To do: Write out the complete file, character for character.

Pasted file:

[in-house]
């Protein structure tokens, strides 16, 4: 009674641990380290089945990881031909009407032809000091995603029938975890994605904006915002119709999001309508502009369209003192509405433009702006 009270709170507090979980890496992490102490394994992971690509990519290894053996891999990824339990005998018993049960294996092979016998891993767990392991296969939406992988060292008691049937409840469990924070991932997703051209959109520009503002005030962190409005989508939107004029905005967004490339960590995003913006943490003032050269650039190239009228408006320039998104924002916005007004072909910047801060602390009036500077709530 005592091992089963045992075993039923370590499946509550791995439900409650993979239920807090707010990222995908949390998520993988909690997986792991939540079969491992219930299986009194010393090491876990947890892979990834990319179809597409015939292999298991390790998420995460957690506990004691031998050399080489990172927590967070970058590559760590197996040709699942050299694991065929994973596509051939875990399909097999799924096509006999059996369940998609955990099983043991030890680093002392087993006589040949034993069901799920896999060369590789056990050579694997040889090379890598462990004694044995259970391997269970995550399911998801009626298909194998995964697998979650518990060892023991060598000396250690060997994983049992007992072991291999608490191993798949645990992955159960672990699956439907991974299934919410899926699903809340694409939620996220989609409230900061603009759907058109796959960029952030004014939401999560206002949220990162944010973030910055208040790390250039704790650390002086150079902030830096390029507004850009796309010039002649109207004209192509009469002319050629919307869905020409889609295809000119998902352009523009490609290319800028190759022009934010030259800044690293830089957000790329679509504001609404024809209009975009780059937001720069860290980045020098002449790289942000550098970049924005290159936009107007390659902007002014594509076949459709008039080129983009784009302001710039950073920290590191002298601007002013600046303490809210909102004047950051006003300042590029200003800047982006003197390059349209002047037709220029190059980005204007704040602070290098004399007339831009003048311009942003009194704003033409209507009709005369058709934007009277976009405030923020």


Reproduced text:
[in-house]
């Protein structure tokens, strides 16, 4: 009674641990380290089945990881031909009407032809000091995603029938975890994605904006915002119709999001309508502009369209003192509405433009702006 009270709170507090979980890496992490102490394994992971690509990519290894053996891999990824339990005998018993049960294996092979016998891993767990392991296969939406992988060292008691049937409840469990924070991932997703051209959109520009503002005030962190409005989508939107004029905005967004490339960590995003913006943490003032050269650039190239009228408006320039998104924002916005007004072909910047801060602390009036500077709530 005592091992089963045992075993039923370590499946509550791995439900409650993979239920807090707010990222995908949390998520993988909690997986792991939540079969491992219930299986009194010393090491876990947890892979990834990319179809597409015939292999298991390790998420995460957690506990004691031998050399080489990172927590967070970058590559760590197996040709699942050299694991065929994973596509051939875990399909097999799924096509006999059996369940998609955990099983043991030890680093002392087993006589040949034993069901799920896999060369590789056990050579694997040889090379890598462990004694044995259970391997269970995550399911998801009626298909194998995964697998979650518990060892023991060598000396250690060997994983049992007992072991291999608490191993798949645990992955159960672990699956439907991974299934919410899926699903809340694409939620996220989609409230900061603009759907058109796959960029952030004014939401999560206002949220990162944010973030910055208040790390250039704790650390002086150079902030830096390029507004850009796309010039002649109207004209192509009469002319050629919307869905020409889609295809000119998902352009523009490609290319800028190759022009934010030259800044690293830089957000790329679509504001609404024809209009975009780059937001720069860290980045020098002449790289942000550098970049924005290159936009107007390659902007002014594509076949459709008039080129983009784009302001710039950073920290590191002298601007002013600046303490809210909102004047950051006003300042590029200003800047982006003197390059349209002047037709220029190059980005204007704040602070290098004399007339831009003048311009942003009194704003033409209507009709005369058709934007009277976009405030923020």